Earth on Fire: The Overheating Planet

Earth on Fire: The Overheating Planet

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The reason some popular posts are tagged ‘no title’ is not because they have no title—they all do—but because the old Blogger embedded the title at the top of text, and the new software does not see that. You can see the titles in capitals at the start of each snippet. (It would be nice if Blogger introduced an upgrade program that could fix this little problem.)

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Tuesday, 8 July 2008

CHANGE IN SEA-CHEMISTRY A HUGE THREAT

ScienceDaily reports a dire warning about the changing chemistry of the oceans due to the amount of carbon-dioxide they have been forced to absorb through human activity.

They have absorbed about 40% of the CO2 that we have emitted over the past two centuries. That has slowed global warming but at a serious cost: the extra carbon dioxide has caused the ocean's average surface pH (a measure of water's acidity) to shift by about 0.1 unit from pre-industrial levels. Depending on the rate and magnitude of future emissions, their pH could drop as much as 0.35 units by the middle of this century.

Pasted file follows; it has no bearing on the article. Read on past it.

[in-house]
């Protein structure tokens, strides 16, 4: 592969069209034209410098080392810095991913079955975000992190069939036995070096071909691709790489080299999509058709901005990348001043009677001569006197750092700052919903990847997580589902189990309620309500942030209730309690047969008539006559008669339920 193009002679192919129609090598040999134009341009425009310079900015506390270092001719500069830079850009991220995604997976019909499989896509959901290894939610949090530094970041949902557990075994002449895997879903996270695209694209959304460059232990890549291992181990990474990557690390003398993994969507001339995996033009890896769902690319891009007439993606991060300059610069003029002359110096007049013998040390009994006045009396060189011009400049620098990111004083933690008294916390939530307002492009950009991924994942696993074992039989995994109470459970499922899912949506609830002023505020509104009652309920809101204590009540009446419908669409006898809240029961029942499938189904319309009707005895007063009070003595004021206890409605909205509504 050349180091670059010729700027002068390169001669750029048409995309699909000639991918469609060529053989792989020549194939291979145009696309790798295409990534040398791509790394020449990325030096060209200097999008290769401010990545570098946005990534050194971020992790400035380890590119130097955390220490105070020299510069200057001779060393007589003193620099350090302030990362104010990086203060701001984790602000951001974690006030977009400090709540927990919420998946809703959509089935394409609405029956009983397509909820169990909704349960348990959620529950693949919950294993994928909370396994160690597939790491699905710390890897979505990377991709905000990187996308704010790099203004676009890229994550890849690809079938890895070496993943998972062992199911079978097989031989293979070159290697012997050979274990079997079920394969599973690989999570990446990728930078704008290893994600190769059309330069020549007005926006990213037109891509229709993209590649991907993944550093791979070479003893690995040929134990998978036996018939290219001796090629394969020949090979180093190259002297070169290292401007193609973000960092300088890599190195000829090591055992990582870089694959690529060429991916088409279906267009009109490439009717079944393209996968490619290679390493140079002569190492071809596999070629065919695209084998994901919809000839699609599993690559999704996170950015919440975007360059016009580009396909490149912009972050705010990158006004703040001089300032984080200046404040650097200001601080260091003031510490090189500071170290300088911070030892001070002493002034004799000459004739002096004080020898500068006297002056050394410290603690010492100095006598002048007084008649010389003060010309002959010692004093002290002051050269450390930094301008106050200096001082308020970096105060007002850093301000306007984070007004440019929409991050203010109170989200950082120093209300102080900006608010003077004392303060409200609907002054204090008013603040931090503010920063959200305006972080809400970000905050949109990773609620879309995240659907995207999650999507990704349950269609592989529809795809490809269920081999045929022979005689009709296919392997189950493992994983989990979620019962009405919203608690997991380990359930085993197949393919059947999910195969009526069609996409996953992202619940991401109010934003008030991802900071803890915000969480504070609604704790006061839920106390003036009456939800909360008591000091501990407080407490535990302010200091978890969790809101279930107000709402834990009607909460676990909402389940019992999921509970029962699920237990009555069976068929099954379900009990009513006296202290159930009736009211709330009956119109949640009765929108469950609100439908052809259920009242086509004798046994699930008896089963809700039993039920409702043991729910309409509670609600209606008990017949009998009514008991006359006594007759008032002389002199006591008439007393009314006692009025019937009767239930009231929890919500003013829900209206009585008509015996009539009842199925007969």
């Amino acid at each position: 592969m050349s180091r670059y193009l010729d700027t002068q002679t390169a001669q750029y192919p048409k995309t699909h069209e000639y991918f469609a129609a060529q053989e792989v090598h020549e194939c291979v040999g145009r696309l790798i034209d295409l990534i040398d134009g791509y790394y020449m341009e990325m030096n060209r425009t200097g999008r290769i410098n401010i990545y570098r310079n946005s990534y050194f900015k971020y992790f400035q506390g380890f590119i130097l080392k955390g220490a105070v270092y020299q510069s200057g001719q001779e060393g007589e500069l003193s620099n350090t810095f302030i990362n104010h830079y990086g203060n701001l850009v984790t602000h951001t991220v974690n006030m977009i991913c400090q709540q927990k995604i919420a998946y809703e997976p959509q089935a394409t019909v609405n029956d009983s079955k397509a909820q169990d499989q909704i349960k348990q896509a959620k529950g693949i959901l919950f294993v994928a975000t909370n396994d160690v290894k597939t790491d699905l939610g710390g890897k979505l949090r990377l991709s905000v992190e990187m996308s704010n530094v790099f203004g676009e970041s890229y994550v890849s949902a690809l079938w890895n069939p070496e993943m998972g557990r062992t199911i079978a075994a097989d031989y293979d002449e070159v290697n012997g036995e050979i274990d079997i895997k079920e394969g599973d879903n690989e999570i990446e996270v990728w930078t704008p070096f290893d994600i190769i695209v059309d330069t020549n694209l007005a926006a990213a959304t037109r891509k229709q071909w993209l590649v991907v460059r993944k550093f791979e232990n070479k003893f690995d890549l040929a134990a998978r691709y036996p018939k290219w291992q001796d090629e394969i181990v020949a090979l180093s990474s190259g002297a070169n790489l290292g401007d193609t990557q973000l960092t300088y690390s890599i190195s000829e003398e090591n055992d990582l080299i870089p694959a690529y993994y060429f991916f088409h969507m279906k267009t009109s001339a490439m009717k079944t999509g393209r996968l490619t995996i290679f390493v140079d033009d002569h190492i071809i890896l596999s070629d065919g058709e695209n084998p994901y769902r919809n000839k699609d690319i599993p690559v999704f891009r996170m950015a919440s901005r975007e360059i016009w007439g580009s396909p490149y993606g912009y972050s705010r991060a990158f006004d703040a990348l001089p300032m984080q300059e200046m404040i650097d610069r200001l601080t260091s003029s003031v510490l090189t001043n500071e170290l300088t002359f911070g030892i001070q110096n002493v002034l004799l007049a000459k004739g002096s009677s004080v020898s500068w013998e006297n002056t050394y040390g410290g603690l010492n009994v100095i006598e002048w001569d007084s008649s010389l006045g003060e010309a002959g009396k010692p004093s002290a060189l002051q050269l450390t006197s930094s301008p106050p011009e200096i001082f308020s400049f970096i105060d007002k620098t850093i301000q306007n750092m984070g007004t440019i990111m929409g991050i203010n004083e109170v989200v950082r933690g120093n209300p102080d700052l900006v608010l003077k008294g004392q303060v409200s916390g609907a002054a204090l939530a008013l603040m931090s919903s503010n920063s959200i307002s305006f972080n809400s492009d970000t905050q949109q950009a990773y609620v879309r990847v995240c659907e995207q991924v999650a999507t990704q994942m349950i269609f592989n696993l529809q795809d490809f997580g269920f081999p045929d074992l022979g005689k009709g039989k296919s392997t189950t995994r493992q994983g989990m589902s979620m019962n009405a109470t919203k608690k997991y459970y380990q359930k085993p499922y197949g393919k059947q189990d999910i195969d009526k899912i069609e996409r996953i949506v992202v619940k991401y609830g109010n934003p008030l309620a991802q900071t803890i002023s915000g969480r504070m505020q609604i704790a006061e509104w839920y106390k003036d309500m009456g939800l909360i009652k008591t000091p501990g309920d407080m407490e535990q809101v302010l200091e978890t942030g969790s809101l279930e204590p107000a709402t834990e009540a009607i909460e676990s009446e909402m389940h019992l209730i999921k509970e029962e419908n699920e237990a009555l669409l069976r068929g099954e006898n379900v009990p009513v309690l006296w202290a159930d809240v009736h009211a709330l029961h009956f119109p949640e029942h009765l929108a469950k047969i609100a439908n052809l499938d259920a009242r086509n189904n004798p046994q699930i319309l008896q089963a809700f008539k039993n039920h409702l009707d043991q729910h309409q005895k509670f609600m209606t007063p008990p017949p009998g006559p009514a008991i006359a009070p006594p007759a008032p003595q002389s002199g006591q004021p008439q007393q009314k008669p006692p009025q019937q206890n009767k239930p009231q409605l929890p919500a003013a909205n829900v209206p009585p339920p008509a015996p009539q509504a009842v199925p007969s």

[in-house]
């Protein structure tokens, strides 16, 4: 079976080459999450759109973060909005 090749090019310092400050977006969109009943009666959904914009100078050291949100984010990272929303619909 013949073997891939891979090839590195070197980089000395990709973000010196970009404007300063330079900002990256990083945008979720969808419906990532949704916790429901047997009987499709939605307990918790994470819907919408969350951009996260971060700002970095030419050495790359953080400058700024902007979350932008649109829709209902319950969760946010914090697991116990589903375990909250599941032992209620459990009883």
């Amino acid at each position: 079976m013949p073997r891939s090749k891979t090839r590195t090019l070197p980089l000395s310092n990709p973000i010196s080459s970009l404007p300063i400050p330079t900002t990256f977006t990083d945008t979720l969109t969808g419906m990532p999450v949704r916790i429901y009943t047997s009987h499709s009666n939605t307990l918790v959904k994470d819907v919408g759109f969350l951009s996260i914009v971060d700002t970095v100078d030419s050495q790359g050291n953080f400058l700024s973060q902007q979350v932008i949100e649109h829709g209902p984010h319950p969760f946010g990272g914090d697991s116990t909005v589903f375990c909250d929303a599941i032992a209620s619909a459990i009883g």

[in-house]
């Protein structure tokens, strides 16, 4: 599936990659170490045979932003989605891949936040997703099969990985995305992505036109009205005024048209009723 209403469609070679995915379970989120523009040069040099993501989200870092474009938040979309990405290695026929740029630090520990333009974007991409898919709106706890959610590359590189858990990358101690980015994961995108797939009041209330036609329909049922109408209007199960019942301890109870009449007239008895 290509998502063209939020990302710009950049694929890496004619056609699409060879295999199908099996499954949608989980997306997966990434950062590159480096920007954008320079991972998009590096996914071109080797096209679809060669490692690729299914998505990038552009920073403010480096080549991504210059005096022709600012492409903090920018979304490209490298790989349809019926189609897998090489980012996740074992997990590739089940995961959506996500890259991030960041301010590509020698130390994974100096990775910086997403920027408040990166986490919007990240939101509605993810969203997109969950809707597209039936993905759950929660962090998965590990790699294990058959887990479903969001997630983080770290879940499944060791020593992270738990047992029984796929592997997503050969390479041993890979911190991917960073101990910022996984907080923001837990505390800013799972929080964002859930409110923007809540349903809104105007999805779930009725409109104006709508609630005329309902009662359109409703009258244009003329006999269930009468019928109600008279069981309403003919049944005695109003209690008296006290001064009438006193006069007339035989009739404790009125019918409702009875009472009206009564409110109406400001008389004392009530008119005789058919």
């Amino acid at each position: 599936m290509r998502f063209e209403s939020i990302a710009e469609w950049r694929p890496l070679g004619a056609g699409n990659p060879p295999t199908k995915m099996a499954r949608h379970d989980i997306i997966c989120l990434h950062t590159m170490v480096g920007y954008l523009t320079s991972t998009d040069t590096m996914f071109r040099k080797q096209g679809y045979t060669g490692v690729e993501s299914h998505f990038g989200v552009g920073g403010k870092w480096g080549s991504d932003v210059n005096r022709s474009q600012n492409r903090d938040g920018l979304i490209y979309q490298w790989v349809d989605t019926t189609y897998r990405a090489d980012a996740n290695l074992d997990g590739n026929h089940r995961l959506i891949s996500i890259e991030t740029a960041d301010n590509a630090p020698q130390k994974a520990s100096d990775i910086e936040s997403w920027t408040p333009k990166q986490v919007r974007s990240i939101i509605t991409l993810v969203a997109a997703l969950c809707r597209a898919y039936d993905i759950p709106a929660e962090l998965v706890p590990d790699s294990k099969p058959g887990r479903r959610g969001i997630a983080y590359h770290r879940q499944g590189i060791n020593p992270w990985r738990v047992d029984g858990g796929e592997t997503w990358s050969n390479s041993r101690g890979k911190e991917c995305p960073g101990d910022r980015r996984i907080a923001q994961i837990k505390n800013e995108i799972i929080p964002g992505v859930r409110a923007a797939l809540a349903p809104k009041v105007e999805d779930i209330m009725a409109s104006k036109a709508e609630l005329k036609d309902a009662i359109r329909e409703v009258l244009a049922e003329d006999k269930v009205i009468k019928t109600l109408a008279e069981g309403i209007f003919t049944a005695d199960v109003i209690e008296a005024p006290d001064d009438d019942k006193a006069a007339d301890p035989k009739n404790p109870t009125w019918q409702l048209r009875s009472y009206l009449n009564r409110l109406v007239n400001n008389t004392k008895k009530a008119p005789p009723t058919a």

That acidification can damage marine organisms. Experiments have shown that changes of as little as 0.2-0.3 units can hamper the ability of key marine organisms such as corals and some plankton to calcify their skeletons, which are built from pH-sensitive carbonate minerals. Large areas of the ocean are in danger of exceeding those changes in pH by the middle of the century, including reef habitats such as Australia's Great Barrier Reef.

Most marine organisms live in the sunlit surface waters, which are also those most vulnerable to CO2-induced acidification. To stop their pH from declining more than 0.2 units, which is the current limit set by the U.S. Environmental Protection Agency in 1976, CO2 emissions would have to be reduced immediately.